It is the context where he works and I think his reason for staying is as a very necessary protest against forgetting. China has been a studio for him, it is where he finds his materials both physically and metaphorically.” Having firmly established the language of his art, architecture and curation in his cultural and political activism, Ai’s career has continued to maintain subversive and poignant comments on the country that he lives in, sometimes fights against, but ultimately loves. In a global society, where those on the outer edges of the mainstream are experiencing increasing levels of oppression, Ai is an important cultural figure, willing to make his voice known.

Here, we present a previously unpublished interview with AiWeiwei:

Five days before he was detained, the dissident artist Ai Weiwei gave this interview to a German newspaper, in which he predicts a new low in terms of freedom of art and speech in China. It has not previously been published outside Germany. At the time, Ai was working on a cardboard model in his Beijing atelier for a future art exhibition. The interview happened by virtue of the German exhibition Kunst der Aufklärung (The Art of Enlightenment), although it transformed into a discussion about the current oppression that artists like Ai Weiwei are facing.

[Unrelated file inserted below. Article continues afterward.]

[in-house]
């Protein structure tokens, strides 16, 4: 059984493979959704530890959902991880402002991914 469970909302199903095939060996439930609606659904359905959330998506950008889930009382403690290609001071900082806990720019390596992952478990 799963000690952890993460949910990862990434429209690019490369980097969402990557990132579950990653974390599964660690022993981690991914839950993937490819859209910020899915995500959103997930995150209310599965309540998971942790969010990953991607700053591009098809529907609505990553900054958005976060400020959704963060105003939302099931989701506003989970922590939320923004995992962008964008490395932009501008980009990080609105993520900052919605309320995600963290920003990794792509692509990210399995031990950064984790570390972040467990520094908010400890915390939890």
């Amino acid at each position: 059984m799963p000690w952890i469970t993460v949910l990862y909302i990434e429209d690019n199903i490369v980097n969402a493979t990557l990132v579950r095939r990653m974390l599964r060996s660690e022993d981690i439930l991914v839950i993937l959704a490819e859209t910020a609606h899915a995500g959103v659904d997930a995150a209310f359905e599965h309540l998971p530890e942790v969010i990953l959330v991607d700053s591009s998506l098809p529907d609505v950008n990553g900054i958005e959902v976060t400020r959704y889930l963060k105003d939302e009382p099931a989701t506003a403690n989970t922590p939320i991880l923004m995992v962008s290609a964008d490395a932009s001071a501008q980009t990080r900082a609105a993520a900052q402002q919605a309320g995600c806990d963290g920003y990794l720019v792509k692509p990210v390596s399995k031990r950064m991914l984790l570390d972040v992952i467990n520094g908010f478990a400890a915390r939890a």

What kind of model is that on your table?

Ai Weiwei: Right now I am putting together an exhibition at the Taipei Fine Arts Museum, Taiwan. It is set to open on October 29.

Interesting. That is the first time for you to exhibit in Taiwan, right?

Ai Weiwei: Not only that. If Taiwan really is a part of China, which is what the Chinese government claims, this will be my first ever exhibition in China. (Laughs) So far, I had not been permitted to exhibit here.

You had attempted only recently. Your first exhibition at Ullens Centre for Contemporary Art was set for March.

Ai Weiwei: Yes, but they prevented that from happening. I had been working on that for one and a half years but then the exhibition was simply banned. And they also destroyed my new atelier at Shanghai.

The situation is becoming more and more difficult for critically thinking and acting artists in China, right?

Ai Weiwei: They have been putting more and more people into prison recently, just because they posted something on Twitter or on their blogs. The phone gets cancelled, they are getting observed, their flats get searched. The police breaks into your house in the middle of the night, they search the house – and then they create evidence against you for the courts. They sentence innocent people to ten years in jail. The most recent one was Liu Xianbin.